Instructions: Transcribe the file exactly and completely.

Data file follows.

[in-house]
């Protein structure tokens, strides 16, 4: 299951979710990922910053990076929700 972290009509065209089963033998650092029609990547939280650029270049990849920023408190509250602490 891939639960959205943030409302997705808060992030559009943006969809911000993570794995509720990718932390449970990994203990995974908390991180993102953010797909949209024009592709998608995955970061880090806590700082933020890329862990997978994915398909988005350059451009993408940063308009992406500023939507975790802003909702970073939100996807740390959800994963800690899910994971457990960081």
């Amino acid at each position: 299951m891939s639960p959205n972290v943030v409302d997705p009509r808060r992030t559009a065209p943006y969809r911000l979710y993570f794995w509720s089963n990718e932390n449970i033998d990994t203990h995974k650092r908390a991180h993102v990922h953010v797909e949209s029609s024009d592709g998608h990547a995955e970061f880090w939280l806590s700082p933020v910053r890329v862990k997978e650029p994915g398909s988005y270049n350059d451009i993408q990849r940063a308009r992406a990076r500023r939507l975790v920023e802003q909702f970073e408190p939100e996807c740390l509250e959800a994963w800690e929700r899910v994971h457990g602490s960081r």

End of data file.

[in-house]
């Protein structure tokens, strides 16, 4: 299951979710990922910053990076929700 972290009509065209089963033998650092029609990547939280650029270049990849920023408190509250602490 891939639960959205943030409302997705808060992030559009943006969809911000993570794995509720990718932390449970990994203990995974908390991180993102953010797909949209024009592709998608995955970061880090806590700082933020890329862990997978994915398909988005350059451009993408940063308009992406500023939507975790802003909702970073939100996807740390959800994963800690899910994971457990960081």
């Amino acid at each position: 299951m891939s639960p959205n972290v943030v409302d997705p009509r808060r992030t559009a065209p943006y969809r911000l979710y993570f794995w509720s089963n990718e932390n449970i033998d990994t203990h995974k650092r908390a991180h993102v990922h953010v797909e949209s029609s024009d592709g998608h990547a995955e970061f880090w939280l806590s700082p933020v910053r890329v862990k997978e650029p994915g398909s988005y270049n350059d451009i993408q990849r940063a308009r992406a990076r500023r939507l975790v920023e802003q909702f970073e408190p939100e996807c740390l509250e959800a994963w800690e929700r899910v994971h457990g602490s960081r």